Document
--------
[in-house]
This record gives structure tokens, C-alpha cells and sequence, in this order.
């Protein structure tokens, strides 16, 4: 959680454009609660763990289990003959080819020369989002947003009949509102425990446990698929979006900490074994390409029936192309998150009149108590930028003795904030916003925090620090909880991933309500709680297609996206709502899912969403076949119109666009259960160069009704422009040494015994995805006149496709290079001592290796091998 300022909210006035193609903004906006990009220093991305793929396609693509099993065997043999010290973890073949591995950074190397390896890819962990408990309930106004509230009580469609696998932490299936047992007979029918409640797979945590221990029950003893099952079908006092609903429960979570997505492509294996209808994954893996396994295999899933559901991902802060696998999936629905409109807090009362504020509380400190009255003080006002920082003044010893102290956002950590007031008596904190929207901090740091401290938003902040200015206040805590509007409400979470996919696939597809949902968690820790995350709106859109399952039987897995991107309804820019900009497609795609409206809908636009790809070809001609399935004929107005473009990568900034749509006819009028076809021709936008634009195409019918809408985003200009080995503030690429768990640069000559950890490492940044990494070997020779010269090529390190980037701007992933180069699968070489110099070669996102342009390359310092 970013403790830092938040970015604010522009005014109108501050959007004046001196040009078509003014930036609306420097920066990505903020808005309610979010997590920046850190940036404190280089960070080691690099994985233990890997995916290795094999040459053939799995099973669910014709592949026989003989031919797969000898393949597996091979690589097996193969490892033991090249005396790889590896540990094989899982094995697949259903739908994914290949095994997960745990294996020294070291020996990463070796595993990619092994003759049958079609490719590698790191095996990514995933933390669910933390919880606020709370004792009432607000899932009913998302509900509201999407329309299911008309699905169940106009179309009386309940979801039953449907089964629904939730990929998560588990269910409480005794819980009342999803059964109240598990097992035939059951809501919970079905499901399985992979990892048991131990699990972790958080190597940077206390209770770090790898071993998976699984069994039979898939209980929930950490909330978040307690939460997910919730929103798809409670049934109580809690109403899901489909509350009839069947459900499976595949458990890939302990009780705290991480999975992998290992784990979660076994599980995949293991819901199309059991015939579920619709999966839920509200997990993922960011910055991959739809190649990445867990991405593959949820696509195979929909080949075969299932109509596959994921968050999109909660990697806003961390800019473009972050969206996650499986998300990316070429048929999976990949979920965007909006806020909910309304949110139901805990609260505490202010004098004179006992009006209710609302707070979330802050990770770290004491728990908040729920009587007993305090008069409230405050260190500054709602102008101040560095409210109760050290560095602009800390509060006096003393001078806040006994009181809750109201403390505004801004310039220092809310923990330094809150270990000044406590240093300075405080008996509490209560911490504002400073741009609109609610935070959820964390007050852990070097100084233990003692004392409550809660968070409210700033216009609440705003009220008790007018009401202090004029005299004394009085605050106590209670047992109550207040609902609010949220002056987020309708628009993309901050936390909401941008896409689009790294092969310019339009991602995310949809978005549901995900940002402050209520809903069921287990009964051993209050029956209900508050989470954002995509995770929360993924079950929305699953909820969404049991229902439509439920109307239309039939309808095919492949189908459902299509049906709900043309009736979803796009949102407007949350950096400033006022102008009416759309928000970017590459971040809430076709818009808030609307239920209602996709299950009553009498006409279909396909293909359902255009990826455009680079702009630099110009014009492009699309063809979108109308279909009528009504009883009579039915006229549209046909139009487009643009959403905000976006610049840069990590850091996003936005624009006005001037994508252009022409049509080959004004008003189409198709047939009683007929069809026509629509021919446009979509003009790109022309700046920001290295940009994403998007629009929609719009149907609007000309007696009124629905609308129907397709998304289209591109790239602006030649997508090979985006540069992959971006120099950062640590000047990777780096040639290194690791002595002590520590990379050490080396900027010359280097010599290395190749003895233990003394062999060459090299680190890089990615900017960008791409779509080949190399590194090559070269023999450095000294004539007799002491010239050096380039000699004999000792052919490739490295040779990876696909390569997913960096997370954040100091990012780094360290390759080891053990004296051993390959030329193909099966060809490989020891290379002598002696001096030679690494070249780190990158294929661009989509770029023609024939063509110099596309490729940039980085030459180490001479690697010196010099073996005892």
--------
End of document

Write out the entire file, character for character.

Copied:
[in-house]
This record gives structure tokens, C-alpha cells and sequence, in this order.
């Protein structure tokens, strides 16, 4: 959680454009609660763990289990003959080819020369989002947003009949509102425990446990698929979006900490074994390409029936192309998150009149108590930028003795904030916003925090620090909880991933309500709680297609996206709502899912969403076949119109666009259960160069009704422009040494015994995805006149496709290079001592290796091998 300022909210006035193609903004906006990009220093991305793929396609693509099993065997043999010290973890073949591995950074190397390896890819962990408990309930106004509230009580469609696998932490299936047992007979029918409640797979945590221990029950003893099952079908006092609903429960979570997505492509294996209808994954893996396994295999899933559901991902802060696998999936629905409109807090009362504020509380400190009255003080006002920082003044010893102290956002950590007031008596904190929207901090740091401290938003902040200015206040805590509007409400979470996919696939597809949902968690820790995350709106859109399952039987897995991107309804820019900009497609795609409206809908636009790809070809001609399935004929107005473009990568900034749509006819009028076809021709936008634009195409019918809408985003200009080995503030690429768990640069000559950890490492940044990494070997020779010269090529390190980037701007992933180069699968070489110099070669996102342009390359310092 970013403790830092938040970015604010522009005014109108501050959007004046001196040009078509003014930036609306420097920066990505903020808005309610979010997590920046850190940036404190280089960070080691690099994985233990890997995916290795094999040459053939799995099973669910014709592949026989003989031919797969000898393949597996091979690589097996193969490892033991090249005396790889590896540990094989899982094995697949259903739908994914290949095994997960745990294996020294070291020996990463070796595993990619092994003759049958079609490719590698790191095996990514995933933390669910933390919880606020709370004792009432607000899932009913998302509900509201999407329309299911008309699905169940106009179309009386309940979801039953449907089964629904939730990929998560588990269910409480005794819980009342999803059964109240598990097992035939059951809501919970079905499901399985992979990892048991131990699990972790958080190597940077206390209770770090790898071993998976699984069994039979898939209980929930950490909330978040307690939460997910919730929103798809409670049934109580809690109403899901489909509350009839069947459900499976595949458990890939302990009780705290991480999975992998290992784990979660076994599980995949293991819901199309059991015939579920619709999966839920509200997990993922960011910055991959739809190649990445867990991405593959949820696509195979929909080949075969299932109509596959994921968050999109909660990697806003961390800019473009972050969206996650499986998300990316070429048929999976990949979920965007909006806020909910309304949110139901805990609260505490202010004098004179006992009006209710609302707070979330802050990770770290004491728990908040729920009587007993305090008069409230405050260190500054709602102008101040560095409210109760050290560095602009800390509060006096003393001078806040006994009181809750109201403390505004801004310039220092809310923990330094809150270990000044406590240093300075405080008996509490209560911490504002400073741009609109609610935070959820964390007050852990070097100084233990003692004392409550809660968070409210700033216009609440705003009220008790007018009401202090004029005299004394009085605050106590209670047992109550207040609902609010949220002056987020309708628009993309901050936390909401941008896409689009790294092969310019339009991602995310949809978005549901995900940002402050209520809903069921287990009964051993209050029956209900508050989470954002995509995770929360993924079950929305699953909820969404049991229902439509439920109307239309039939309808095919492949189908459902299509049906709900043309009736979803796009949102407007949350950096400033006022102008009416759309928000970017590459971040809430076709818009808030609307239920209602996709299950009553009498006409279909396909293909359902255009990826455009680079702009630099110009014009492009699309063809979108109308279909009528009504009883009579039915006229549209046909139009487009643009959403905000976006610049840069990590850091996003936005624009006005001037994508252009022409049509080959004004008003189409198709047939009683007929069809026509629509021919446009979509003009790109022309700046920001290295940009994403998007629009929609719009149907609007000309007696009124629905609308129907397709998304289209591109790239602006030649997508090979985006540069992959971006120099950062640590000047990777780096040639290194690791002595002590520590990379050490080396900027010359280097010599290395190749003895233990003394062999060459090299680190890089990615900017960008791409779509080949190399590194090559070269023999450095000294004539007799002491010239050096380039000699004999000792052919490739490295040779990876696909390569997913960096997370954040100091990012780094360290390759080891053990004296051993390959030329193909099966060809490989020891290379002598002696001096030679690494070249780190990158294929661009989509770029023609024939063509110099596309490729940039980085030459180490001479690697010196010099073996005892």